Milan Hrnjazović




Spectator           The Postcards from the Mediterranean           Dornröschen           Together, yet apart            Figures and Nudes 
Femme Fatale / Big Game            Mother and Child            Metamorphoses            The Palm            Drawings / Works on paper

Sunset, oil on canvas 100x180cm (39x71in), 2013.

Couple I, oil on canvas 100x150cm (39x59in), 2010. (private collection)


Series entitled "Together, yet apart" is consisted of paintings depicting a young couple’s intimacy. Distortions and scattered parts of their bodies are not only a result of an artistic expression – they aim to reveal drama and despair behind the shiny illusion of love. New and unexpected forms and motifs - like an egg or an embryo - emerge from such a turbulent flow providing the already recognisable fragments of the composition with the additional meanings.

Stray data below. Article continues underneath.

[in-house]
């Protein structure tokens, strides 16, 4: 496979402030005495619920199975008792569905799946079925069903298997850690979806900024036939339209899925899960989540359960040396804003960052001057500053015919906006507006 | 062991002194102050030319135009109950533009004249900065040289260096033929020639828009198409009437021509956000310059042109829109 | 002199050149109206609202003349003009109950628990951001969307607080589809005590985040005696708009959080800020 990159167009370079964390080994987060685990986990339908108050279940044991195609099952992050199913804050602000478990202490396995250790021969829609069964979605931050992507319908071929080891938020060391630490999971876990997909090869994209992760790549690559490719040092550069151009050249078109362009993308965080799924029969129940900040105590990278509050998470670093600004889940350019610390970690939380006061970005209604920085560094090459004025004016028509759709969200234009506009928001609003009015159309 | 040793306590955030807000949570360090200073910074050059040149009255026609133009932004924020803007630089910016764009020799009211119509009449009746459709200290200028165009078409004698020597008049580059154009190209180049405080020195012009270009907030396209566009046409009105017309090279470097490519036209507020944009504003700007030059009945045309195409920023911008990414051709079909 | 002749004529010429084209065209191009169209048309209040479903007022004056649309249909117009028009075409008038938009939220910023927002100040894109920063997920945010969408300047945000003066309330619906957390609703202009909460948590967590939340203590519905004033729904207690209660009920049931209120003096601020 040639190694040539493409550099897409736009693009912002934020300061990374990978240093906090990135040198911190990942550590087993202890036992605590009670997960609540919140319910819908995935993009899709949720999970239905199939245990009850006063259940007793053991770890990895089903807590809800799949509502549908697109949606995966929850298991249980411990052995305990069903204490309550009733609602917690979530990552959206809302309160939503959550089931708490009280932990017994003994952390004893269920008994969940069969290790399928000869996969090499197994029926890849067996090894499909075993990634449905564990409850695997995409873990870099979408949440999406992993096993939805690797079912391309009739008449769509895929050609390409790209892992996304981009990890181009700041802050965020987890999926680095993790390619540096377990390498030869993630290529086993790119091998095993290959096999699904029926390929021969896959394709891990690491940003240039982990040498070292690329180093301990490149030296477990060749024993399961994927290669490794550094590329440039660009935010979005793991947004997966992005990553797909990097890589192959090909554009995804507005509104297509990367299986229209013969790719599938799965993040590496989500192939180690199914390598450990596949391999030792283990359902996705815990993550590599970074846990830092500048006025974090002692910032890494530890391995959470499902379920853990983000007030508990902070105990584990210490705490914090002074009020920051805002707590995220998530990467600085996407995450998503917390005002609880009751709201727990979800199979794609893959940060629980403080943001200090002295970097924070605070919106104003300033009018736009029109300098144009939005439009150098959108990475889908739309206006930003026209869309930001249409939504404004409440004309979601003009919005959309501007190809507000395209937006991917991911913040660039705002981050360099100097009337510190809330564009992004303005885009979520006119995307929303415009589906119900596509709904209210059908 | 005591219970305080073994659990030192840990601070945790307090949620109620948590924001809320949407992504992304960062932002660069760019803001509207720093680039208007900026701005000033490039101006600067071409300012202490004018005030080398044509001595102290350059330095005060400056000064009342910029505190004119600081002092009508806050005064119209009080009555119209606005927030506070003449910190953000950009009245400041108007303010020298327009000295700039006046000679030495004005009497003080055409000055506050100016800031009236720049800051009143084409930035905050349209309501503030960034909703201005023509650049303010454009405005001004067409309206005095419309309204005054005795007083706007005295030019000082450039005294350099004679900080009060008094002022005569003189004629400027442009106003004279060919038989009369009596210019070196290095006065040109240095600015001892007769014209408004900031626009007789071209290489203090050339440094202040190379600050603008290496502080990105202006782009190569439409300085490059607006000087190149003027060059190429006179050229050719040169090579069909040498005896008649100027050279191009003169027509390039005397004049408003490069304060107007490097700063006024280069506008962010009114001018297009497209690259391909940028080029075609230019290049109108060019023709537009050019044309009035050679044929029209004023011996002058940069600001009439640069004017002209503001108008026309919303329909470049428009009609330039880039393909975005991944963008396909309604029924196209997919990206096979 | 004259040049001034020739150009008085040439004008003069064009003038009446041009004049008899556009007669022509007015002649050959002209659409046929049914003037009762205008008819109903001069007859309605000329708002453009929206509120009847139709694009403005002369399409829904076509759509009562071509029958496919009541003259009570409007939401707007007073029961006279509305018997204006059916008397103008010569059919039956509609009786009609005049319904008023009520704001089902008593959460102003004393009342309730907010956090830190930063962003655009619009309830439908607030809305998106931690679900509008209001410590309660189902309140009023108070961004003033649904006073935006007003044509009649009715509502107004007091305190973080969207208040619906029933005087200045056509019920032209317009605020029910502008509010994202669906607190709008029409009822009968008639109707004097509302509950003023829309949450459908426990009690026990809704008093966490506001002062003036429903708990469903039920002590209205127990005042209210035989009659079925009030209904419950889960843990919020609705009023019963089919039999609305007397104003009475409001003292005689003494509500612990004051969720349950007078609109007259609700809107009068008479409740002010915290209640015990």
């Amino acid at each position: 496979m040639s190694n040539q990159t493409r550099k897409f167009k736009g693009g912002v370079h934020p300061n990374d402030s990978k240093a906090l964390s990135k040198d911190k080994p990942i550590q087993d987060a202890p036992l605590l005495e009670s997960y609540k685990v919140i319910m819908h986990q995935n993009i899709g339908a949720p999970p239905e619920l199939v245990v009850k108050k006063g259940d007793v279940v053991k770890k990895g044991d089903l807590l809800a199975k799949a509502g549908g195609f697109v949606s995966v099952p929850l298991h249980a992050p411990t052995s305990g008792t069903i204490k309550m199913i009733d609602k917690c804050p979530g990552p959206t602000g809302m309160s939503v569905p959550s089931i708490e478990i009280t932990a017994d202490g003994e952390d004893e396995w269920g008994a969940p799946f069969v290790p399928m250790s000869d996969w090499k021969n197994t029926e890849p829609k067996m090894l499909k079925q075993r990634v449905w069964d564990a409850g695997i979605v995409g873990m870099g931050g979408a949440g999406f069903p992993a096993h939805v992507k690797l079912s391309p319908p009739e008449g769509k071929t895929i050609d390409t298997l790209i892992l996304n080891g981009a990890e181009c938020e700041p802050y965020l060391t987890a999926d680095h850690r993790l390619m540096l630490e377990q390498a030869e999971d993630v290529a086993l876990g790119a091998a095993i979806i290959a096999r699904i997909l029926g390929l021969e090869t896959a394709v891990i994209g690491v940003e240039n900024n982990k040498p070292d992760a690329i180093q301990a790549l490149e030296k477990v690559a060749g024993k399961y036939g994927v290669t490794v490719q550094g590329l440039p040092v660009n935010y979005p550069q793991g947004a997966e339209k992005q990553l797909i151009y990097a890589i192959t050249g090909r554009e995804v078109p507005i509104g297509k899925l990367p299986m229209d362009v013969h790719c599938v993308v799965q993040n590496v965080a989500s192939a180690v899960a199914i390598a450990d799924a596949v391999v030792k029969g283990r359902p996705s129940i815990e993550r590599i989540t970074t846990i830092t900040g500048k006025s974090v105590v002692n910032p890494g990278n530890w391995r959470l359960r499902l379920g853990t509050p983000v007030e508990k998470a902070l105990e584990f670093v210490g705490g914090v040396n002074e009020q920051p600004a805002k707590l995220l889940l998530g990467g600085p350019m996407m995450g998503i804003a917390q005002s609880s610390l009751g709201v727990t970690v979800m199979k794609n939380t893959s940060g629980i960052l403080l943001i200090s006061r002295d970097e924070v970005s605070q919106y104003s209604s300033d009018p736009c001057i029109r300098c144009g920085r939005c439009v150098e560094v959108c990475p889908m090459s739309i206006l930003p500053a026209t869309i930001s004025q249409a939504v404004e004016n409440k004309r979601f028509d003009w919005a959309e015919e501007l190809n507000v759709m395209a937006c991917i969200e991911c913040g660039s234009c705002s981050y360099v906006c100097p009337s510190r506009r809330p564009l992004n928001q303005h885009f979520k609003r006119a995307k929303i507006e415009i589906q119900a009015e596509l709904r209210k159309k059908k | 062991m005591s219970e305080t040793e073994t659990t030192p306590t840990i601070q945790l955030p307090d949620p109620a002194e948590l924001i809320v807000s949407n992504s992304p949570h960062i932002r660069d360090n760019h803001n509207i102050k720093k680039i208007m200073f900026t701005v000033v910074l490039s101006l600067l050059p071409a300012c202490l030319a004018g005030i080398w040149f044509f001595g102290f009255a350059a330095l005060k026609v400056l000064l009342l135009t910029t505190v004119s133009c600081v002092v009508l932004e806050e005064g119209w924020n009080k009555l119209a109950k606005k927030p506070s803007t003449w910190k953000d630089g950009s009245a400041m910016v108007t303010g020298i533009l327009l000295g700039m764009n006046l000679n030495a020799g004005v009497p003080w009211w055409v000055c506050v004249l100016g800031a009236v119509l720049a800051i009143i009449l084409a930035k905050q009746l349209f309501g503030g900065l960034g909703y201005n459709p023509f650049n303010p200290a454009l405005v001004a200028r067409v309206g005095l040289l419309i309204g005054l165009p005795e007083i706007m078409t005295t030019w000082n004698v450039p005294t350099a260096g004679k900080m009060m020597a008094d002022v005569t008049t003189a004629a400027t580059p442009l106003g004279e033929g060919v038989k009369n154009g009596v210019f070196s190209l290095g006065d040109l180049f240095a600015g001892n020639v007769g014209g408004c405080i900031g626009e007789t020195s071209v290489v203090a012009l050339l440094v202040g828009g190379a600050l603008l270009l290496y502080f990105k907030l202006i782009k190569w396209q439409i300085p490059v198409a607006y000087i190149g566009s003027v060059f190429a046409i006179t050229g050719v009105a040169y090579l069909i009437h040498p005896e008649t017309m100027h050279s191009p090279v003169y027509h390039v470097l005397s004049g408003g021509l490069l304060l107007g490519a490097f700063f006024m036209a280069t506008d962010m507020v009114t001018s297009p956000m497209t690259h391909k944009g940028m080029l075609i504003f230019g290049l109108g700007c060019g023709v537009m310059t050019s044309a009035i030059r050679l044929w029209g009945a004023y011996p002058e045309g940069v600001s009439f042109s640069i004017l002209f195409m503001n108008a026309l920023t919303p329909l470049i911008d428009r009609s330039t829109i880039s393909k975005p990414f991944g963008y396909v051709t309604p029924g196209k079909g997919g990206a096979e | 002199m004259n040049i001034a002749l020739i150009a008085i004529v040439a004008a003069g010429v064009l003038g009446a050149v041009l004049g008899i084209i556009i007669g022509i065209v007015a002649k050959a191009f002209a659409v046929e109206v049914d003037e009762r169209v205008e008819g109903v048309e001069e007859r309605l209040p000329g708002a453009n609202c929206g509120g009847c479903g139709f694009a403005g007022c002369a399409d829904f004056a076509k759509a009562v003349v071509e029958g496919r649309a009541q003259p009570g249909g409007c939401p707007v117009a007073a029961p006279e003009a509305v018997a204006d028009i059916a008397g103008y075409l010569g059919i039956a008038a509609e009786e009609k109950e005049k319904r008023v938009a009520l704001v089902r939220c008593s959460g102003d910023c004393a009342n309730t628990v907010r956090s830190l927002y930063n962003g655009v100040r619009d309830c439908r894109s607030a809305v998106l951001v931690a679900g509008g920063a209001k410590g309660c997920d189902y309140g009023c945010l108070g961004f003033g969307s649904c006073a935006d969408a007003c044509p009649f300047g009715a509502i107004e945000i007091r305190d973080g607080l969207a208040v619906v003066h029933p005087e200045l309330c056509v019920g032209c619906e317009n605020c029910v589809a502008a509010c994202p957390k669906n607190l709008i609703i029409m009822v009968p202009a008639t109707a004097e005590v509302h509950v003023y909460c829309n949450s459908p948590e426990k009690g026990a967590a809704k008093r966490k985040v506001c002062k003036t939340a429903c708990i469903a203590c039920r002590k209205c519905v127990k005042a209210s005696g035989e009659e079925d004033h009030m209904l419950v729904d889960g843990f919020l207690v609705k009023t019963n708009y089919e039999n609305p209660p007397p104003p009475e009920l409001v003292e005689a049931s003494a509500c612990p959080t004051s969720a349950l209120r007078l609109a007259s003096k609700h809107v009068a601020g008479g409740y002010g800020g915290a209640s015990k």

The girl and the young man from each painting are friends of mine.  Lives full of confrontations, disappointments and misfortune are not only their own – a huge number of young people all over the world live in a similar way, asking numerous questions both themselves and the entire society.

After completing the second painting from the series, I wrote a short story on the same topic. The story should have been an accompanying text. Bearing in mind that I have significantly altered my approach to the topic, the narration no more explains the paintings themselves but reveals what the couple experienced out of the paintings.


Together, yet apart


Those obsessed with their social status, career and money, who disregard other,  predominantly emotional aspects of life, will never be self-contented and happy. Realising that, Ana left her studies of World Literature, and moved with David, a young man as old as she, whom she had met recently. Although her parents were not happy with her choice of University, the real reasons behind cancelling their financial support were personal ones: loss of their jobs, divorce and alcoholism. Disappointed and discouraged by her inability to find money for her scholarship, Ana realised that obtaining a degree in World Literature would not open the doors to career success anyway. Thus, she decided to find a job and live together with the man who was her kindred spirit.